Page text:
Hype: 1/3 triple espressos. Coverage such as the write-up at MIT’s Technology Review was reasonably measured, failing to make exaggerated or unrealistic claims about the project but sometimes neglecting to mention that AstroNet-K2 was based on a previous project, AstroNet, published a year earlier.
Impact (ML): 4/8 convolutional filters. The difference between AstroNet and AstroNet-K2 seems to be down to a hyperparameter search and different dataset.
Impact (Exoplanet Astronomy): 2/1,076 known [super-Earths](https://en.wikipedia.org/wiki/File:Size_of_Kepler_Planet_Candidates.jpg) discovered by AstroNet-K2 and validated with additional observations. I would consider this to be a pretty rewarding outcome of what started as an undergraduate research project.
Model: Two separate convolutional arms extract features from input data. The output of these convolutional layers are joined and fed into 4 fully connected layers that output the final prediction.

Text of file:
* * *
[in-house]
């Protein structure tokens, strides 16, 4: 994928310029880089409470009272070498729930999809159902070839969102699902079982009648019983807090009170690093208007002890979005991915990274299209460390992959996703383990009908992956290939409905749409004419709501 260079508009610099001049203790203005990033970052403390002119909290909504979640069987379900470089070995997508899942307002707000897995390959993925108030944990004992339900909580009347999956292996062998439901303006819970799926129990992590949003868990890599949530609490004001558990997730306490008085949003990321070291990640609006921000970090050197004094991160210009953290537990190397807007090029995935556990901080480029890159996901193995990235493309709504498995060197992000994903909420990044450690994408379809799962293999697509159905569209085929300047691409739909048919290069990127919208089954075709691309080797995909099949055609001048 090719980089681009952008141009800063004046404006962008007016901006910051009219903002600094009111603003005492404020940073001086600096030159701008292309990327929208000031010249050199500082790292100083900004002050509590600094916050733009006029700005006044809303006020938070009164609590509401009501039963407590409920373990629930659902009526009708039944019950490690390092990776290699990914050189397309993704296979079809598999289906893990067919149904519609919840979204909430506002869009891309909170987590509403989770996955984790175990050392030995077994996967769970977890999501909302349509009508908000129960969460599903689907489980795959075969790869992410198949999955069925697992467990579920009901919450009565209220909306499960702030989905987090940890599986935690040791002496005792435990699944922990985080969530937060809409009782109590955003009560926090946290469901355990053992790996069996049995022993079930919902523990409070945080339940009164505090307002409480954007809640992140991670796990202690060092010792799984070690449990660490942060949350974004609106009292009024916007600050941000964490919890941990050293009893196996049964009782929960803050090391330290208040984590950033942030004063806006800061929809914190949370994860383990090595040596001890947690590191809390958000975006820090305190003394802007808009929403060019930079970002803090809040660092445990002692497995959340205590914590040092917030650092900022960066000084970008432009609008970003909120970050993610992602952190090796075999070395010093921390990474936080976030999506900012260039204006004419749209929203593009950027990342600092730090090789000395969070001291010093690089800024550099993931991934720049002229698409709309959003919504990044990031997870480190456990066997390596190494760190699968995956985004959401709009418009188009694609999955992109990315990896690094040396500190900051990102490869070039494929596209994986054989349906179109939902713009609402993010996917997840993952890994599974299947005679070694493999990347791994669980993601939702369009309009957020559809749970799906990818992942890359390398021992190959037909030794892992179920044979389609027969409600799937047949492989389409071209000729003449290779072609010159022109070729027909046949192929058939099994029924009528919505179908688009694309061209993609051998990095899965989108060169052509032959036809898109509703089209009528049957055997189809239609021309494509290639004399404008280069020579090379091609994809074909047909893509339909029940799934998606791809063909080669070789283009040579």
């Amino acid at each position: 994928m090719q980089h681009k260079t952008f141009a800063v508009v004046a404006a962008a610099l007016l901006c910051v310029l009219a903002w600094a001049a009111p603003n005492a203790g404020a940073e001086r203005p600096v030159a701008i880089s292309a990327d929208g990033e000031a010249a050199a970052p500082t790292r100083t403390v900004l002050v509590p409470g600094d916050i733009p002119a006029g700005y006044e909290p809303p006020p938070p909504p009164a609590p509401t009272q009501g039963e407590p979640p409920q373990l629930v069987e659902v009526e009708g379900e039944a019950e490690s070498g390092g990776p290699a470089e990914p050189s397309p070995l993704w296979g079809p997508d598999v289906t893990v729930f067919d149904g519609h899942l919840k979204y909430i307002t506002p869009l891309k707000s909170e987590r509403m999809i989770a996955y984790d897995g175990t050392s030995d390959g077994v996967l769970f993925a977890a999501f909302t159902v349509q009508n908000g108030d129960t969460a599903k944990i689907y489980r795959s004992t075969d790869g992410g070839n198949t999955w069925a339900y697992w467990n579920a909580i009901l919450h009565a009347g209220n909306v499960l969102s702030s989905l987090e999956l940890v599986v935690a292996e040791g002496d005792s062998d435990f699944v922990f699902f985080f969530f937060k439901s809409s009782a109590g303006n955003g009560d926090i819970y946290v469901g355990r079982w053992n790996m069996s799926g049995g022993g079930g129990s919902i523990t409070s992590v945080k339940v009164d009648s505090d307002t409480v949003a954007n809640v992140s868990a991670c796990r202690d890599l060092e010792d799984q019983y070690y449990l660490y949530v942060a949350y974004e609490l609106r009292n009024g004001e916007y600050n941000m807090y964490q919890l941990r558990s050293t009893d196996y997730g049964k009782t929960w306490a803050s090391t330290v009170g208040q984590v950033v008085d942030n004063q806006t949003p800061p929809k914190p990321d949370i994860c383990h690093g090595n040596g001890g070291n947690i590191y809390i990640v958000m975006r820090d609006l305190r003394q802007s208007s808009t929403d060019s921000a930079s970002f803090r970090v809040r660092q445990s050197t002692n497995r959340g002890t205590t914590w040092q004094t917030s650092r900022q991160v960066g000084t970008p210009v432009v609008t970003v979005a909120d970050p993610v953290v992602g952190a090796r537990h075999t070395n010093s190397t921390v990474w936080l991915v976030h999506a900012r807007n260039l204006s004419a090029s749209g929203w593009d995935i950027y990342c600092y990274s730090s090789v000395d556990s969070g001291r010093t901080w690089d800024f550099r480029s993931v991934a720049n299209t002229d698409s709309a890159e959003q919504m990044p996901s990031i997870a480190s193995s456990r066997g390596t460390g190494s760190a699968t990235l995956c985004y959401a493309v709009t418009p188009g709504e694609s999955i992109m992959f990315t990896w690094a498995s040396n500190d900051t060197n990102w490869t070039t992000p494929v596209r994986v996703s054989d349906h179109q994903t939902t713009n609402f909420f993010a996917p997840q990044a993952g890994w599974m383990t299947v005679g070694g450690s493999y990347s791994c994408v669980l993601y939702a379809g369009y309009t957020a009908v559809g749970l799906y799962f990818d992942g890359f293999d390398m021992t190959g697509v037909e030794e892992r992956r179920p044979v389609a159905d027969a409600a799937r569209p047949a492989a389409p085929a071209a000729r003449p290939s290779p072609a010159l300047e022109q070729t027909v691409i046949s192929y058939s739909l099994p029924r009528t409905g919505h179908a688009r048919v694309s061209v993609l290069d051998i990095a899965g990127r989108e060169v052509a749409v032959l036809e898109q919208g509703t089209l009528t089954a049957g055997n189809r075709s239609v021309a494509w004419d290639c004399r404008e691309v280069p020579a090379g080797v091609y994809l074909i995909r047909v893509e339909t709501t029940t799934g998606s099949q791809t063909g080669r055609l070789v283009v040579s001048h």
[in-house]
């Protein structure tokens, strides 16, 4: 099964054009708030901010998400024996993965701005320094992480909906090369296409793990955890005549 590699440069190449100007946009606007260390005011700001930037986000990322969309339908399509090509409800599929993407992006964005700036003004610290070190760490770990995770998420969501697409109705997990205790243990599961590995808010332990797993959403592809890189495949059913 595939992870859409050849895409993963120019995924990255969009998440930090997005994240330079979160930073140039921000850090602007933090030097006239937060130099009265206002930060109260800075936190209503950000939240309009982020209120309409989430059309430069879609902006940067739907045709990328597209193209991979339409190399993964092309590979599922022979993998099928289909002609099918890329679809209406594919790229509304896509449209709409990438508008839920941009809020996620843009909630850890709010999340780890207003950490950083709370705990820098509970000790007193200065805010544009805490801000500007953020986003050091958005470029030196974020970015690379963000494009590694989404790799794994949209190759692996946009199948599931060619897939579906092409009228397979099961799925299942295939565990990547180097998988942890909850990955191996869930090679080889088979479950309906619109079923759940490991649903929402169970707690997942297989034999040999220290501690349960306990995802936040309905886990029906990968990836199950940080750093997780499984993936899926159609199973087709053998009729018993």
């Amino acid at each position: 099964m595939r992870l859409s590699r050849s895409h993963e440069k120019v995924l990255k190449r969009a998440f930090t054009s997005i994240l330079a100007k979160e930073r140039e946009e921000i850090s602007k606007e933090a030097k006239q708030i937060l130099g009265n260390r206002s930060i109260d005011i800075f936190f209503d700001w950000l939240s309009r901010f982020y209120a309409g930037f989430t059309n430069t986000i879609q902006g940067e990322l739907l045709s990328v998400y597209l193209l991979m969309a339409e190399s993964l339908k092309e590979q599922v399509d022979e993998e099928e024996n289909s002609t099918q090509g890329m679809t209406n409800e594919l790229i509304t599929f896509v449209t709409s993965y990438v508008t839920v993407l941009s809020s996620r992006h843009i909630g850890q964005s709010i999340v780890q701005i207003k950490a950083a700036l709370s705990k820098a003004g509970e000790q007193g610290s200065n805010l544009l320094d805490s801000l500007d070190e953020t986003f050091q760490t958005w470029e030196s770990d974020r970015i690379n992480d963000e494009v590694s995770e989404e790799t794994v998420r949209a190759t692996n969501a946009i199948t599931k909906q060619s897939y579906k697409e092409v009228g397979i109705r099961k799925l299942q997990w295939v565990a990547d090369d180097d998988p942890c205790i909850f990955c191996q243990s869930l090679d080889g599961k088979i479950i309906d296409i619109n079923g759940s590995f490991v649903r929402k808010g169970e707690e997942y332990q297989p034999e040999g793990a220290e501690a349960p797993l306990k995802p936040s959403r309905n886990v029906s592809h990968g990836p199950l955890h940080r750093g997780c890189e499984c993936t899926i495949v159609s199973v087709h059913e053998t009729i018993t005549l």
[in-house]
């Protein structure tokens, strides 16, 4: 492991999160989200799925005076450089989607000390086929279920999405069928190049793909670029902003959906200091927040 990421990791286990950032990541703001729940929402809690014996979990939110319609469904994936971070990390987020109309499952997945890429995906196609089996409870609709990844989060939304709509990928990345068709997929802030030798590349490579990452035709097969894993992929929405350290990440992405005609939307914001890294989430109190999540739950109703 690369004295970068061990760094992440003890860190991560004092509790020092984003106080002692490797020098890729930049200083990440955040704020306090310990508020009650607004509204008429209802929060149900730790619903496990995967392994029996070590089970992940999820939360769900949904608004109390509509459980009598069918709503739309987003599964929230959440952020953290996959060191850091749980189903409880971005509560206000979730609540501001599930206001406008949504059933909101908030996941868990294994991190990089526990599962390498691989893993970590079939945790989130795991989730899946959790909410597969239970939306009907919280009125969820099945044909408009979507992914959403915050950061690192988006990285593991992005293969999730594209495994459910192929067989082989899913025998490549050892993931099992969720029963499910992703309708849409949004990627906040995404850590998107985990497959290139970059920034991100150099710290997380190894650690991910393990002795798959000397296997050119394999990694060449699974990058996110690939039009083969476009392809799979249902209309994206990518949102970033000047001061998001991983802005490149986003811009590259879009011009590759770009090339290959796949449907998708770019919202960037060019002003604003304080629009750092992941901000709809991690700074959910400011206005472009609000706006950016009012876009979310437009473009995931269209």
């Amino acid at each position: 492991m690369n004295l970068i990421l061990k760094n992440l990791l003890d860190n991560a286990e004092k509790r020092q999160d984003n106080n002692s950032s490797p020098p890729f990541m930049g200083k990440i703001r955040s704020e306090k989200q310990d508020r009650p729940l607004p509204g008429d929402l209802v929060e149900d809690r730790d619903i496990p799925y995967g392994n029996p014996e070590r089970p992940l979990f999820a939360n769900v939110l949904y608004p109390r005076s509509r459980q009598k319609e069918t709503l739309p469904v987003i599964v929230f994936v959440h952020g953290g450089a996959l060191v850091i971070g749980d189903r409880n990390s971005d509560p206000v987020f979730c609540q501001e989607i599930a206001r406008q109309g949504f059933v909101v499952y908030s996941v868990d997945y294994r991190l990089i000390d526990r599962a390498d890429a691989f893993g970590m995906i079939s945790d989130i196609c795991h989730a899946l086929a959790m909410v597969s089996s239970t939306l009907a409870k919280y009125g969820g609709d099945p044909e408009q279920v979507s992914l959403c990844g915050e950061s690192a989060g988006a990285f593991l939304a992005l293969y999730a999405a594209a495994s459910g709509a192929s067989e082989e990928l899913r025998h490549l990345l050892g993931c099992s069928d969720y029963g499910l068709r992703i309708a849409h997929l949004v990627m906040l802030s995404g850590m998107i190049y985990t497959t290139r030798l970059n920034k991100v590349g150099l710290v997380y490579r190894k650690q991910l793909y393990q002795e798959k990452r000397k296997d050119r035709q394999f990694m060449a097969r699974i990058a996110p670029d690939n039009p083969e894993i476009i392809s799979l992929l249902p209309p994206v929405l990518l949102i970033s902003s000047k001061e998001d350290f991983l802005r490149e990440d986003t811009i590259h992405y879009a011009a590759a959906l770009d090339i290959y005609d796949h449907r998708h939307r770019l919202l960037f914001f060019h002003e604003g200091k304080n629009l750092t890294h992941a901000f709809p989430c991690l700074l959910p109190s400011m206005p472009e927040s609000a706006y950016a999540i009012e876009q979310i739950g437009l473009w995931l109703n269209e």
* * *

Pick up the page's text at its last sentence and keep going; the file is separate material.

Input data: 1D light curves from the K2 run of the Kepler telescope.
Output: Probability that a given signal is caused by a transiting exoplanet.
Unpacking the Details on How Machine Learning Discovers New Planets
The Kepler instrument is a space-based telescope designed to study and planets outside our solar system, aka exoplanets. The first exoplanet orbiting a star like our own was described by Didier Queloz and Michel Mayor in 1995, landing the pair the 2019 Nobel Prize in Physics. More than a decade later when Kepler was launched in 2009, the total number of known exoplanets was less than 400. The now-dormant telescope began operation in 2009, discovering more than 1,000 new exoplanets before a reaction wheel, a component used for precision pointing, failed in 2013. This brought the primary phase of the mission to an end.